The dos and don’ts of email marketing

By Doug MacMillan

In the early days of email, a new message in your inbox was exhilarating. It was similar to getting a letter in the mail as a kid. The idea of receiving a communication in this new and exciting medium was a thrill. Fast forward 30 years and it seems inboxes are a minefield.

We’re inundated with email marketing campaigns and while some of it still feels spammy, there’s no denying the impact a well-crafted message can have on your customers, not to mention client relationship management (CRM) and lead development. By 2025, research suggests there will be 4.6 billion global email users.

Odds are your core demographic is receiving and checking their emails. But in a space where humans have adapted to skimming at best, how can you make sure your emails are effective? Here are a few ways to up your email marketing game and hopefully increase conversions.

 

Get to the point

The subject line should be clear and consistent with the content of the email. Avoid clickbait or vagueness about what the email actually contains. Studies show those clickbait style subject lines actually discourage consumers from opening emails. Offering a discount or promotion? Good call – that’s something consumers want. Don’t use vague headlines such as “This is not a drill …” or “Run, don’t walk …” Yes, it’s catchy and fun and it speaks to the exciting nature of a promotion, but you have to assume the average recipient of your emails has zero background knowledge regarding the subject matter.

Try something fun that’s also straightforward and relevant: “Free maintenance for life when you sign up before February!”; “Leave a review about your service and get the next one 50% off.” This way, consumers know exactly what the email contains, and it incites action. Don’t count on consumers reading between the lines; you could be costing yourself a contract.

 

Guaranteed delivery: 30 seconds or bust

Email deliverability means the rate at which emails actually make it to subscriber inboxes. Email deliverability failure usually occurs when an email went to the spam folder or was blocked by the Internet Service Provider (ISP). With the evolution of spam catchers, even if the recipient has subscribed to your content, 15 per cent of opt-in emails never make it to the inbox.

ISPs are excellent at managing the never-ending onslaught of spam. They make sure spam doesn’t even make it to the spam folder, let alone the inbox but to do their task they need to be a bit ruthless. They need to punish bad sending habits. If you want emails to be delivered, try to think like an ISP.

Remember, ISPs know the history of your mailing list. They know which emails have been clicked and which haven’t. They know the last time someone opened one of your emails. And if no one is clicking on your emails, you can bet they’ll wind up in the spam folder or not delivered at all.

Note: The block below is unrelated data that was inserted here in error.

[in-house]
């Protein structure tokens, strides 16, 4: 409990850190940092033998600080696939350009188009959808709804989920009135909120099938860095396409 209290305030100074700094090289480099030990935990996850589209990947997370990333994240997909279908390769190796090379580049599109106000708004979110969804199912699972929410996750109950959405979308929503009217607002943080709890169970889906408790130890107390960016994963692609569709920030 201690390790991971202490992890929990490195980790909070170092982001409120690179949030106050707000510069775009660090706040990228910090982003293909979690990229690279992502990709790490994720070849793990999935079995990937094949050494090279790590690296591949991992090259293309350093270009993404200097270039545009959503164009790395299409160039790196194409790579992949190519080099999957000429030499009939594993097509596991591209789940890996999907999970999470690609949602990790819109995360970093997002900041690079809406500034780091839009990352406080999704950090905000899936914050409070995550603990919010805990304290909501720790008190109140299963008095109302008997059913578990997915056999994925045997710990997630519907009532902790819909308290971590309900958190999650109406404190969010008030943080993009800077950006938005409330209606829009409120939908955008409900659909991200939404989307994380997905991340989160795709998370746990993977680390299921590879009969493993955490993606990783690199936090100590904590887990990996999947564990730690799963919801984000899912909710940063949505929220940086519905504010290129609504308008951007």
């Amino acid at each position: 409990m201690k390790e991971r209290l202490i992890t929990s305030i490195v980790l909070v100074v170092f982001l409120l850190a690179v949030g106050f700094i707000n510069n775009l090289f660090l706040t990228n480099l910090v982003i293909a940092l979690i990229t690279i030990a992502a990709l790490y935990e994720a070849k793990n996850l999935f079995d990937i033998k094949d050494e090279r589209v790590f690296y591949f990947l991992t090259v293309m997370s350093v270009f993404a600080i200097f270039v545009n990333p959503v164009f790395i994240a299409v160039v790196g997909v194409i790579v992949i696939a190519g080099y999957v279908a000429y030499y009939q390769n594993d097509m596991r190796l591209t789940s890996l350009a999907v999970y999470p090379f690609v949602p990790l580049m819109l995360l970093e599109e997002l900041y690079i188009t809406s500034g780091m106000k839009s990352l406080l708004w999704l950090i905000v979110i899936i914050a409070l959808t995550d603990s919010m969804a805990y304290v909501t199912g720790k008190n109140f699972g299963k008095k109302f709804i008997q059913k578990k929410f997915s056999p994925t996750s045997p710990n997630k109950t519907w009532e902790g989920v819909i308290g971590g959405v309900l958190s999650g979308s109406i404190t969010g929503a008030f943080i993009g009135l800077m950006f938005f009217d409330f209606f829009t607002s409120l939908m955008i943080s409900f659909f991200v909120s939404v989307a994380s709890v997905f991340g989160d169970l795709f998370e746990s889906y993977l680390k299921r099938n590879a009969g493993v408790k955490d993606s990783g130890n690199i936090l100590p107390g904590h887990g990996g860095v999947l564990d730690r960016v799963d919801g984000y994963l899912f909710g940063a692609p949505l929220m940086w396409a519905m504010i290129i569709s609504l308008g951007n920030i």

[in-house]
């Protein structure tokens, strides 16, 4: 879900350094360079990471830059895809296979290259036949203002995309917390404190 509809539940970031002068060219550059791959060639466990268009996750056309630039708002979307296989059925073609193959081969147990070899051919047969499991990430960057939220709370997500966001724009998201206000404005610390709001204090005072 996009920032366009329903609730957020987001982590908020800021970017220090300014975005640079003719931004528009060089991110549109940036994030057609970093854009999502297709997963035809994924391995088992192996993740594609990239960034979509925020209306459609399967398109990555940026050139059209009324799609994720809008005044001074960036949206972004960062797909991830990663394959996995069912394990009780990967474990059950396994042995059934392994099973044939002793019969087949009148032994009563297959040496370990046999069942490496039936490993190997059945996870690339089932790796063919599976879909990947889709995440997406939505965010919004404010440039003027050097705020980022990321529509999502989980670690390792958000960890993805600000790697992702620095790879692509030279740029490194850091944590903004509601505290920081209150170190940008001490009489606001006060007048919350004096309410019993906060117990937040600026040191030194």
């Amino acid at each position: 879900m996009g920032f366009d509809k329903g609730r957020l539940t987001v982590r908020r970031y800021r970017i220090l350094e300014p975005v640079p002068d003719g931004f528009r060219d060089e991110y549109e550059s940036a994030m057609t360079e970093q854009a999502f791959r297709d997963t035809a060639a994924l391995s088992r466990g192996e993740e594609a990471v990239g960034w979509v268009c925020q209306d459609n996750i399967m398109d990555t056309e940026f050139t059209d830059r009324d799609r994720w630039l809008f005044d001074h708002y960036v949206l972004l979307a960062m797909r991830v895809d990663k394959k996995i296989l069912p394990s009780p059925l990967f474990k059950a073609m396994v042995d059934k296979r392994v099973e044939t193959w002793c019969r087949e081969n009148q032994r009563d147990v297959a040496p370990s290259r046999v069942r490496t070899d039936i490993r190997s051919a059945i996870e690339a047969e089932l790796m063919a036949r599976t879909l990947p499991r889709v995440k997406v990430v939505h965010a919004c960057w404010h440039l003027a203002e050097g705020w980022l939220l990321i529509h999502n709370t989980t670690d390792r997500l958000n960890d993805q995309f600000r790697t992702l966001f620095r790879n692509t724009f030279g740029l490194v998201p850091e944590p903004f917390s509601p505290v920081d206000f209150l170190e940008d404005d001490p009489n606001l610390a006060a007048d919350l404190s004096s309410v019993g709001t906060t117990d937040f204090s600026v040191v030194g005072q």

Quick tips: AVOID
  • Emailing from Outlook. Use an email marketing platform such as Mailchimp or Constant Contact. Not only can you easily organize your contacts, but they also offer essential engagement data to help you optimize your efforts.
  • Buying email addresses. You absolutely need to know the quality of your mailing list. Plus, this can be a violation of guidelines such as Canada’s Anti-Spam Legislation (CASL).
  • Sending emails to people who don’t want them. This can put you in violation of CASL and it’s likely to get you more spam complaints.
  • Sending to group email addresses (e.g. info@, sales@). ISPs want emails to be sent at an individual level and don’t look kindly upon this.
  • Sending emails to old or inactive email addresses. These accounts aren’t adding any revenue to your business and they’re hurting your metrics. It’s a good idea to cut off any email addresses with no engagement within the last 180 days.
  • Sending emails with spammy language. USING ALL CAPS, ending sentences with lots of punctuation (!!!), using too much “super-hot exclusive sale!” terminology … the ISPs don’t like any of it and neither do your customers.

 

Quick tips: DO IT
  • Sign up to Google Postmaster, Yahoo Feedback, or Microsoft SDNS to get insights into your reputation with these ISPs.
  • Have a memorable email sign-up process. If people remember signing up for your emails, they’re less likely to mark you as spam.
  • Use email engagement to manage email frequency. Only the most engaged audiences should receive the most emails.
  • Score content with spam checking tools. You can find free tools online to help you out.
  • Check that your emails render properly. Some email platforms show you how your email will render across devices. Emails that render correctly increase your trustworthiness in the eyes of the ISPs.
  • Make it easy to unsubscribe from your emails. It might seem counterintuitive, but the alternative is for users to report you as spam. Respect the desires of your audience.
  • Go beyond just using first names. Incorporate personalization such as behavioural data, previous purchase information and user preferences. Bottom line: your email marketing is only as strong as its weakest link (no pun intended).

While the steps to improve it may seem tedious and time consuming at first read, the benefits greatly outweigh the obstacles, and your bottom line will benefit.

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